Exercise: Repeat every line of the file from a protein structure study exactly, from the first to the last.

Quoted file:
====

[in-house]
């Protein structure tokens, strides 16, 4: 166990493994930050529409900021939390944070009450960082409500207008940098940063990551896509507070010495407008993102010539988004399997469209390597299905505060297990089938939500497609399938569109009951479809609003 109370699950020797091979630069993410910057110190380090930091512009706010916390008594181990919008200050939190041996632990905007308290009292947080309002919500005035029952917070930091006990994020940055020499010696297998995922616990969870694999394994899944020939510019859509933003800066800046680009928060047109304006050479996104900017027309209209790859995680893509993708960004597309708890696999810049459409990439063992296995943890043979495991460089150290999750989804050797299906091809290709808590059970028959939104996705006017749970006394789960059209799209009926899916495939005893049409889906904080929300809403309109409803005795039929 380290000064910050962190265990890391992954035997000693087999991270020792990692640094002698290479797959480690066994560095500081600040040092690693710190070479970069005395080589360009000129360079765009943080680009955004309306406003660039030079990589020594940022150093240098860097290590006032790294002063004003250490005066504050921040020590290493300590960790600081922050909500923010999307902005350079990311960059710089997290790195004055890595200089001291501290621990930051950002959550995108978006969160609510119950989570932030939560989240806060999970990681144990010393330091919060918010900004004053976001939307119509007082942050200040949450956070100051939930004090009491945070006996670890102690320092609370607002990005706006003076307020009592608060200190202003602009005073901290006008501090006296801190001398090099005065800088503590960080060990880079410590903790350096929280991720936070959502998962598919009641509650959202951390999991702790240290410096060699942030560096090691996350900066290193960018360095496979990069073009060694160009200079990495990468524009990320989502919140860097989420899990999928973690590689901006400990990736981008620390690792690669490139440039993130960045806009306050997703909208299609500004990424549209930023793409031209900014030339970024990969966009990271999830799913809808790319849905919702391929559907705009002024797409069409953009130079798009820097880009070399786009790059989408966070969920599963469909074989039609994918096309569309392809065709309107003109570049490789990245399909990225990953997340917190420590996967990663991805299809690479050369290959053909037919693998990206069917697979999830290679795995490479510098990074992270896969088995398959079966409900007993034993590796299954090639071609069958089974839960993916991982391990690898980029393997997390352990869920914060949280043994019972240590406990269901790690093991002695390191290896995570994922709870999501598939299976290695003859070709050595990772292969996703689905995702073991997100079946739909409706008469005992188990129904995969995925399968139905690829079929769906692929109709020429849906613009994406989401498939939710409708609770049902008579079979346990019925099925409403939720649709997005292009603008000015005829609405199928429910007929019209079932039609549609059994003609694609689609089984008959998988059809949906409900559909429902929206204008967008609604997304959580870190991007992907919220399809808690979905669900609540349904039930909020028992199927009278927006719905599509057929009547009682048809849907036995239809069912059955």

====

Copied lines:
[in-house]
């Protein structure tokens, strides 16, 4: 166990493994930050529409900021939390944070009450960082409500207008940098940063990551896509507070010495407008993102010539988004399997469209390597299905505060297990089938939500497609399938569109009951479809609003 109370699950020797091979630069993410910057110190380090930091512009706010916390008594181990919008200050939190041996632990905007308290009292947080309002919500005035029952917070930091006990994020940055020499010696297998995922616990969870694999394994899944020939510019859509933003800066800046680009928060047109304006050479996104900017027309209209790859995680893509993708960004597309708890696999810049459409990439063992296995943890043979495991460089150290999750989804050797299906091809290709808590059970028959939104996705006017749970006394789960059209799209009926899916495939005893049409889906904080929300809403309109409803005795039929 380290000064910050962190265990890391992954035997000693087999991270020792990692640094002698290479797959480690066994560095500081600040040092690693710190070479970069005395080589360009000129360079765009943080680009955004309306406003660039030079990589020594940022150093240098860097290590006032790294002063004003250490005066504050921040020590290493300590960790600081922050909500923010999307902005350079990311960059710089997290790195004055890595200089001291501290621990930051950002959550995108978006969160609510119950989570932030939560989240806060999970990681144990010393330091919060918010900004004053976001939307119509007082942050200040949450956070100051939930004090009491945070006996670890102690320092609370607002990005706006003076307020009592608060200190202003602009005073901290006008501090006296801190001398090099005065800088503590960080060990880079410590903790350096929280991720936070959502998962598919009641509650959202951390999991702790240290410096060699942030560096090691996350900066290193960018360095496979990069073009060694160009200079990495990468524009990320989502919140860097989420899990999928973690590689901006400990990736981008620390690792690669490139440039993130960045806009306050997703909208299609500004990424549209930023793409031209900014030339970024990969966009990271999830799913809808790319849905919702391929559907705009002024797409069409953009130079798009820097880009070399786009790059989408966070969920599963469909074989039609994918096309569309392809065709309107003109570049490789990245399909990225990953997340917190420590996967990663991805299809690479050369290959053909037919693998990206069917697979999830290679795995490479510098990074992270896969088995398959079966409900007993034993590796299954090639071609069958089974839960993916991982391990690898980029393997997390352990869920914060949280043994019972240590406990269901790690093991002695390191290896995570994922709870999501598939299976290695003859070709050595990772292969996703689905995702073991997100079946739909409706008469005992188990129904995969995925399968139905690829079929769906692929109709020429849906613009994406989401498939939710409708609770049902008579079979346990019925099925409403939720649709997005292009603008000015005829609405199928429910007929019209079932039609549609059994003609694609689609089984008959998988059809949906409900559909429902929206204008967008609604997304959580870190991007992907919220399809808690979905669900609540349904039930909020028992199927009278927006719905599509057929009547009682048809849907036995239809069912059955």